Image courtesy of google image search.

Three Ways To Encourage Innovation

Where does innovation fit in your business? Regardless of size, innovation is important to enter new markets and grow the reach and market share of your business.

Innovation, however, can sound rather intimidating to some businesses, but it doesn’t have to be. According to workspace design company, Red Thread, there are simple things you can do today to encourage innovation among your employees.

1. Give Your Employees A Reason To Care. Employees with an emotional investment in your company and their jobs are the ones who are going to put in the most effort and produce the best work. If your employees are only at the office for the paycheck, their willingness to participate and innovate is going to be much lower. Encourage innovation by giving them a reason to care. This motivation can come in many forms such as incentives, raises, promotions and feedback for a job well done. When employees feel like they matter, they are more likely to be invested in the company and innovate on new projects.

2. Include Social Spaces In Your Office. Give your employees a physical space to be creative and innovative. Creating social areas or lounge-type spaces in your office is a great invitation for employees to relax, mingle and get the creative juices flowing. Studies show that taking small breaks throughout the workday can boost workers’ productivity and motivation, too. When employees have a space to take a break from their hectic workday, they can recharge and come back to their desk full of fresh ideas.

3. Collaboration Is Key. When it comes to innovating and generating new ideas, the more heads in the room the better. Collaboration allows for employees to put their best ideas together and generate truly innovative solutions. In order for employees to collaborate successfully, they need the technology, space and resources to do so. Equip work spaces with collaboration technology like smart boards and wireless connection to encourage innovation. Make sure you incorporate areas where employees can individually focus as well as collaborate in groups.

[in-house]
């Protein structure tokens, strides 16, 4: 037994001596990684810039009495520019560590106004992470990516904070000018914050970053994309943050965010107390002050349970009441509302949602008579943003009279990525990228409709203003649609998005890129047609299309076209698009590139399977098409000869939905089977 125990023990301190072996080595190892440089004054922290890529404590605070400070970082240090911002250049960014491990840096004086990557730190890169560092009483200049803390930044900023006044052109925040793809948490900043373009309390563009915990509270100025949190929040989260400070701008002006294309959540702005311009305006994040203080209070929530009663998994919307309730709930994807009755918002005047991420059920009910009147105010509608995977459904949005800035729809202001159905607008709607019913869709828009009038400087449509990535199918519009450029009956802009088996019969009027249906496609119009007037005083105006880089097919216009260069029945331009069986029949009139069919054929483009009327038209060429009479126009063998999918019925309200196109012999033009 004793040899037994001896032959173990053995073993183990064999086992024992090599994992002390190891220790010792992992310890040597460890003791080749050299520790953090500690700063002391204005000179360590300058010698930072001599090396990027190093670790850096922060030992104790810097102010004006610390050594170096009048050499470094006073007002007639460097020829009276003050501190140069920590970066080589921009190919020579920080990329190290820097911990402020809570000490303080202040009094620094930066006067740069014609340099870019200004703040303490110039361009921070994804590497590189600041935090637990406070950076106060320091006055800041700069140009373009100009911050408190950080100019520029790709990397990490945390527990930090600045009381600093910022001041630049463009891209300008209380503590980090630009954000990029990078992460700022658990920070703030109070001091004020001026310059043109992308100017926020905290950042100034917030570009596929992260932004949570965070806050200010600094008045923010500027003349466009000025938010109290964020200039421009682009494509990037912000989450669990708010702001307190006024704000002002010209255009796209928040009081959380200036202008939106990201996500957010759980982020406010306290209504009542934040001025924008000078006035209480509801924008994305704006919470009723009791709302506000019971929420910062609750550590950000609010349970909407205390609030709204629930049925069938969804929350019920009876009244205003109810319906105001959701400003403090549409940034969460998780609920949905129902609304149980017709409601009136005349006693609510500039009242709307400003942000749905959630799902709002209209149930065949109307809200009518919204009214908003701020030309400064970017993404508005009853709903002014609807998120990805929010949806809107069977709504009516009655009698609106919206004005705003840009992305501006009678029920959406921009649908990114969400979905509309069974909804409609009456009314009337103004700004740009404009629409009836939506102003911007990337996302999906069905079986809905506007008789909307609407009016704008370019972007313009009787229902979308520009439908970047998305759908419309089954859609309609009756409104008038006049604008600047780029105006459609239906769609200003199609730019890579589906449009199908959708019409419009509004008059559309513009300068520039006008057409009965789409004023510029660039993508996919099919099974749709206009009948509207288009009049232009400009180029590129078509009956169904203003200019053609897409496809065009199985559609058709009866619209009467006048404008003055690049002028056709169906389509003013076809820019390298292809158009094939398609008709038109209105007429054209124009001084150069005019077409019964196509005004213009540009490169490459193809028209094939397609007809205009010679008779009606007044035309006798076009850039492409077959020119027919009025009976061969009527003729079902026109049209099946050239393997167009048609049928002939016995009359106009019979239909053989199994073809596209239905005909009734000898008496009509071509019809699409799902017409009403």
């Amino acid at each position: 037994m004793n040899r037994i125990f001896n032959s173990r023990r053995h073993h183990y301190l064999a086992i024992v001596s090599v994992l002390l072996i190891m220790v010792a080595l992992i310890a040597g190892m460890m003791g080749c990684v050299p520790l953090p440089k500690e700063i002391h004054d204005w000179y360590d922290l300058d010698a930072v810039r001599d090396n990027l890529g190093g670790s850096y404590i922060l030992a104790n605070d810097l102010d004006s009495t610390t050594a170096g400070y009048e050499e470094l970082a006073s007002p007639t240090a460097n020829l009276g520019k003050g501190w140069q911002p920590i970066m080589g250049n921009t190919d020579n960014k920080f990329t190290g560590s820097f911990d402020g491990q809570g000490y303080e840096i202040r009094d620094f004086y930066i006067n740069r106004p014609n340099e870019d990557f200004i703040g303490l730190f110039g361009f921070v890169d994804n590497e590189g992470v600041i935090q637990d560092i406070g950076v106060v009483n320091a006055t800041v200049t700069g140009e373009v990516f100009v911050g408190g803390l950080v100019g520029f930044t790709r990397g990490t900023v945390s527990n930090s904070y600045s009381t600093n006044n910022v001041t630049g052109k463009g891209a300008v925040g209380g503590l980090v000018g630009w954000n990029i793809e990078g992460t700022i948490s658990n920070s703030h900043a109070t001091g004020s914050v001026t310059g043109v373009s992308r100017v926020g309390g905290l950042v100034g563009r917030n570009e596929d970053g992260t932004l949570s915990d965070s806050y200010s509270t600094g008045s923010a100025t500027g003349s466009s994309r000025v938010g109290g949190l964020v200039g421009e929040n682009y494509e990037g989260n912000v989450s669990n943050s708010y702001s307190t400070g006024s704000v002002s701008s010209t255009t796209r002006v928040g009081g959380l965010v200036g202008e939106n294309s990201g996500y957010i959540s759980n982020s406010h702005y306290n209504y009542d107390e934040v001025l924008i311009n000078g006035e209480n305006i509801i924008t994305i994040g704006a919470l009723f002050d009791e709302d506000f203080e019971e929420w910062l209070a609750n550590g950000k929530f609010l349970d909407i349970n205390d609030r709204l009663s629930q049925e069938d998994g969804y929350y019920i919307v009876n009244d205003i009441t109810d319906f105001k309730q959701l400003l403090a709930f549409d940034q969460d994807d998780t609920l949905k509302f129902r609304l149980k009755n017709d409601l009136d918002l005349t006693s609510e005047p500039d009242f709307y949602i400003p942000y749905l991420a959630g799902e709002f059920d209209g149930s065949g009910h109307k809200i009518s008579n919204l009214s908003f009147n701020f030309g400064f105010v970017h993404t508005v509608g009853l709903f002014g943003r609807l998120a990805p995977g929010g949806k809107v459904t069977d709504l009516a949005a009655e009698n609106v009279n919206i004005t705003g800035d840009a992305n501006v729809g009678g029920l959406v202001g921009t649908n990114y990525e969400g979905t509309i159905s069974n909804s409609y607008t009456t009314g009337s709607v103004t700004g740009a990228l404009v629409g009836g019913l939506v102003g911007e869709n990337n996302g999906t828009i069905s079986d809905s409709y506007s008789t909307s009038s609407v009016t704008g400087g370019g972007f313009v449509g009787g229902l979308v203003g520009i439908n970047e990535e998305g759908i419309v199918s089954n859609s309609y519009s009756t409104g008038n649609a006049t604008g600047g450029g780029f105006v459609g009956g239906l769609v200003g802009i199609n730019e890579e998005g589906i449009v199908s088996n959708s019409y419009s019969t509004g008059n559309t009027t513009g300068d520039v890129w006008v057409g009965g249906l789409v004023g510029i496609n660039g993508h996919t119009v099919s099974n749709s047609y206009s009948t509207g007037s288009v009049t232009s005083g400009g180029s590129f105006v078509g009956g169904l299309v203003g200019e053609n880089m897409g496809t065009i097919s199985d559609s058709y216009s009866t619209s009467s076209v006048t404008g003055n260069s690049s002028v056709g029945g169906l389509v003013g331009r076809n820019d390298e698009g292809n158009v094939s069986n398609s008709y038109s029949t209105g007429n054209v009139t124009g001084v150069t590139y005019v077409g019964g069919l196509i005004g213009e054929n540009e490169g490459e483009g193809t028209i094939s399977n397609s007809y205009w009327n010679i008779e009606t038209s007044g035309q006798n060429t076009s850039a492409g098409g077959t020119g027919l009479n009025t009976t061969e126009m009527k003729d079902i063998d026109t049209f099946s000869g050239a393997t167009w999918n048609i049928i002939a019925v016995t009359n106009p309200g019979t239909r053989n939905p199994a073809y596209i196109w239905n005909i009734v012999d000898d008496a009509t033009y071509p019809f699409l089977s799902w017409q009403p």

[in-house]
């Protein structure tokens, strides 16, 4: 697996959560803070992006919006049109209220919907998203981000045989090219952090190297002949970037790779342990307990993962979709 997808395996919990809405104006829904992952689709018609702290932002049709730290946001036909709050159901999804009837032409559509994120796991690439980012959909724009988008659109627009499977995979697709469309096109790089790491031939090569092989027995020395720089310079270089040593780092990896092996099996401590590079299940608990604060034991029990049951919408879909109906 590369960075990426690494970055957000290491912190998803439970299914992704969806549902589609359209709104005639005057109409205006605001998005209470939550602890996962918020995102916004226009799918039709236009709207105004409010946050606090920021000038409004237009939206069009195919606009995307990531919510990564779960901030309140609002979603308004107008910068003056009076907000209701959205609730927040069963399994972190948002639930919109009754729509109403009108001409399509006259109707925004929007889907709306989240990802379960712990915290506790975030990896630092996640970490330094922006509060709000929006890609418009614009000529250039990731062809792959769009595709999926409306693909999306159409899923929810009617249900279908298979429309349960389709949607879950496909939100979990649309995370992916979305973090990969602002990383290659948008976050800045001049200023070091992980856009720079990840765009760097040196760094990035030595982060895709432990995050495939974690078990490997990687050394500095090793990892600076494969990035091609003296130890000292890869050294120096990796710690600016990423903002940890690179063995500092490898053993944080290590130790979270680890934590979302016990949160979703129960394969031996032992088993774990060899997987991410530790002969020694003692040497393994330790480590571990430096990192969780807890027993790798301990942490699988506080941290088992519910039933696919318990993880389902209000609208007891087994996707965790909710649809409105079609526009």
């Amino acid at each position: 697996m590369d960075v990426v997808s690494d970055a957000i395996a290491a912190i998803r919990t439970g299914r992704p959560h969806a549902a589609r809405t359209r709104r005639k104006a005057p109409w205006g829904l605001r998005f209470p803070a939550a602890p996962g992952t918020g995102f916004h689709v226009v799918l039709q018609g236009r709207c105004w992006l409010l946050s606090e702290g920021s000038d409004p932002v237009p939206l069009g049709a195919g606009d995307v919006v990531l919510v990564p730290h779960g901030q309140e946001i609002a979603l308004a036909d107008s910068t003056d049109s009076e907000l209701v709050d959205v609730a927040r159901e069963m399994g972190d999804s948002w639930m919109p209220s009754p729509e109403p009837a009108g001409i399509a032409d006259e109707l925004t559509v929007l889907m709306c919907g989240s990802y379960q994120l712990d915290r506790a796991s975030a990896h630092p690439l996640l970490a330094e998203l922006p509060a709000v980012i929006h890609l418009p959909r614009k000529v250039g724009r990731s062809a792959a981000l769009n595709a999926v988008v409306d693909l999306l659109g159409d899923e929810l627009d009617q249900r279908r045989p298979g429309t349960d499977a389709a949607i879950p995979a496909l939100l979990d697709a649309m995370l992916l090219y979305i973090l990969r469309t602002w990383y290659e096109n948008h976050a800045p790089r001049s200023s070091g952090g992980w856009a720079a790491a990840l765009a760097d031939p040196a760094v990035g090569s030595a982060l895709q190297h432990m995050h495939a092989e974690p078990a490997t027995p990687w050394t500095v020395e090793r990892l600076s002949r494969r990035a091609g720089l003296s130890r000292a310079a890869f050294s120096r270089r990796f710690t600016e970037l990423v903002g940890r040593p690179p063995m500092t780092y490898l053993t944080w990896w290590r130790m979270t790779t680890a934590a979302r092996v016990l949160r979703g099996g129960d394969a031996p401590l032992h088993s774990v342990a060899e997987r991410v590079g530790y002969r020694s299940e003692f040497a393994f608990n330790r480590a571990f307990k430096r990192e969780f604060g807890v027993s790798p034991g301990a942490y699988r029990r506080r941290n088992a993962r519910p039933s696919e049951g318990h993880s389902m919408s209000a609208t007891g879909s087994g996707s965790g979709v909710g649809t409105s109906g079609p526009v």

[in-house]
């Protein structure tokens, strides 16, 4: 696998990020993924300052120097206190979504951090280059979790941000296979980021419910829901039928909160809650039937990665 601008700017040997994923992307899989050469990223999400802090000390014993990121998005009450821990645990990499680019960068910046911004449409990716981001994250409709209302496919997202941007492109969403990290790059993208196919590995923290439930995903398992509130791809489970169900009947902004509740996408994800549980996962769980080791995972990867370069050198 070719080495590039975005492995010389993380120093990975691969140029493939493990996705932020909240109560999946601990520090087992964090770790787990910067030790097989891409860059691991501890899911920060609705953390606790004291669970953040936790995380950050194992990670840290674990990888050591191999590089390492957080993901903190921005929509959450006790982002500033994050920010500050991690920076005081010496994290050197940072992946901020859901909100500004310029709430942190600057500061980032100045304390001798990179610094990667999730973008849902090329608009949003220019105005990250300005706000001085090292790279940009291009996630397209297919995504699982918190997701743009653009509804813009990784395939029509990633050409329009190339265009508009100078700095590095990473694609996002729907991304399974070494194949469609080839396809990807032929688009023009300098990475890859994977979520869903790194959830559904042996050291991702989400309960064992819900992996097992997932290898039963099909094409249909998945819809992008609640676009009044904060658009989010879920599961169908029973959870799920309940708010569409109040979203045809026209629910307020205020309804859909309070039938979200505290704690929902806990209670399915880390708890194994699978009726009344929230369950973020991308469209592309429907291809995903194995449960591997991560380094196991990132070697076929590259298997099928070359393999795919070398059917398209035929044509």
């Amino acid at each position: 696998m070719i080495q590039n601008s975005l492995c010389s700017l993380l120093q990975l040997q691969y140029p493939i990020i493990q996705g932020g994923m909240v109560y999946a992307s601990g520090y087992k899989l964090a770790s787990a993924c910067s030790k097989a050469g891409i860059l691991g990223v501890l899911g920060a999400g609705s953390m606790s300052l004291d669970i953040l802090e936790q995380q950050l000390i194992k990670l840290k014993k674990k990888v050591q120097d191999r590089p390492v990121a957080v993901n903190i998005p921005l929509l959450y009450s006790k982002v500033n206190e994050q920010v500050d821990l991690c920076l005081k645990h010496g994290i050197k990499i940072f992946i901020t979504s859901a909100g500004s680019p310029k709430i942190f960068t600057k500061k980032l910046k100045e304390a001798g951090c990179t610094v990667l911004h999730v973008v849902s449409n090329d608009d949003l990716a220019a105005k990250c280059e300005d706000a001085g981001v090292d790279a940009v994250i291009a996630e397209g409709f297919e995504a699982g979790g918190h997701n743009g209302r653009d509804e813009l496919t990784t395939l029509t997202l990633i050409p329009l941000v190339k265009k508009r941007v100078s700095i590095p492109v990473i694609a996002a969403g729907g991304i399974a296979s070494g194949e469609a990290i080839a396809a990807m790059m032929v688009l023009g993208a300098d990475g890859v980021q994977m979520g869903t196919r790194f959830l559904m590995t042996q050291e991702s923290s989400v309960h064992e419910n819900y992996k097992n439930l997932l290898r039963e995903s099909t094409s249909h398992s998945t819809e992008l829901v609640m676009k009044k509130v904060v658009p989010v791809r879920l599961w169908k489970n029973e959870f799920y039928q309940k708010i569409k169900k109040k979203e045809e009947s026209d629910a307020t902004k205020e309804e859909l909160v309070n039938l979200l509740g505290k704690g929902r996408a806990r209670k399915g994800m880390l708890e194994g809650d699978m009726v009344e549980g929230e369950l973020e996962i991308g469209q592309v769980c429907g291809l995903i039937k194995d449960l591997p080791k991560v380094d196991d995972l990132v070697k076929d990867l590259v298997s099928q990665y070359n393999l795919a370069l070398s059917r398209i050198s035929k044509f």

Source: Red Thread helps organizations and their partners to create work environments that support productive, engaged employees. Through integrating furniture, architectural products and audiovisual technology, holistically designed spaces can dramatically impact your bottom line. Red Thread was established in 2012 when Office Environments of New England, BKM Total Office and Business Interiors joined forces as a regional enterprise. Red Thread serves as the authorized Steelcase dealer in New England.

Image courtesy of google image search.

Want Innovation? Learn From Ants

As is virtually always discussed, innovation plays an important role in any organization, both large and small, but there’s a significant difference in how innovation shows up in each type of organization.

Large companies usually have innovation teams focused on large-scale problems and large- scale production. Ron Ashkenas and Markus Spiegel, authors and contributors to HBR.org, note that these types of teams move in a specified direction at predictable speed.

On the other hand, innovation is not as organized and formal in small companies. It’s usually more spontaneous and nimble, driven by those wearing multiple hats.

Ashkenas and Spiegel have studied more than a dozen global organizations and their approaches to innovation—some successful and some not so much. Here, we share four of their findings on innovation.

1. It takes the mindset of an ant. Teams functioning like machines—blindly following highly defined processes and execution plans—were the least effective at achieving their goals and coming up with innovations. The most successful teams operated less like highly efficient machines and more like ant colonies, where they quickly adapted to changes in their environment. They had a set of simple rules and a clear goal, allowing them to be more flexible and able to learn along the way.

2. Centralize your mission; loosen your structure. As Ashkenas and Spiegel point out, ants have no central control, no single “master ant,” yet the entire colony works together as one community. They’re able to align their individual activities to the powerful common purpose that each ant shares—the survival of the nest. Thus, when the environment shifts, individual ants adapt their roles for the collective good.

Leaders of effective innovation teams communicate and centralize the mission of the team, but give the team members the freedom to do what’s needed to achieve their part. This allows the team to adapt when they hit dead ends. This is also why companies like Google align their people through yearly and quarterly goals, while giving them the ability to work toward these results in multiple ways.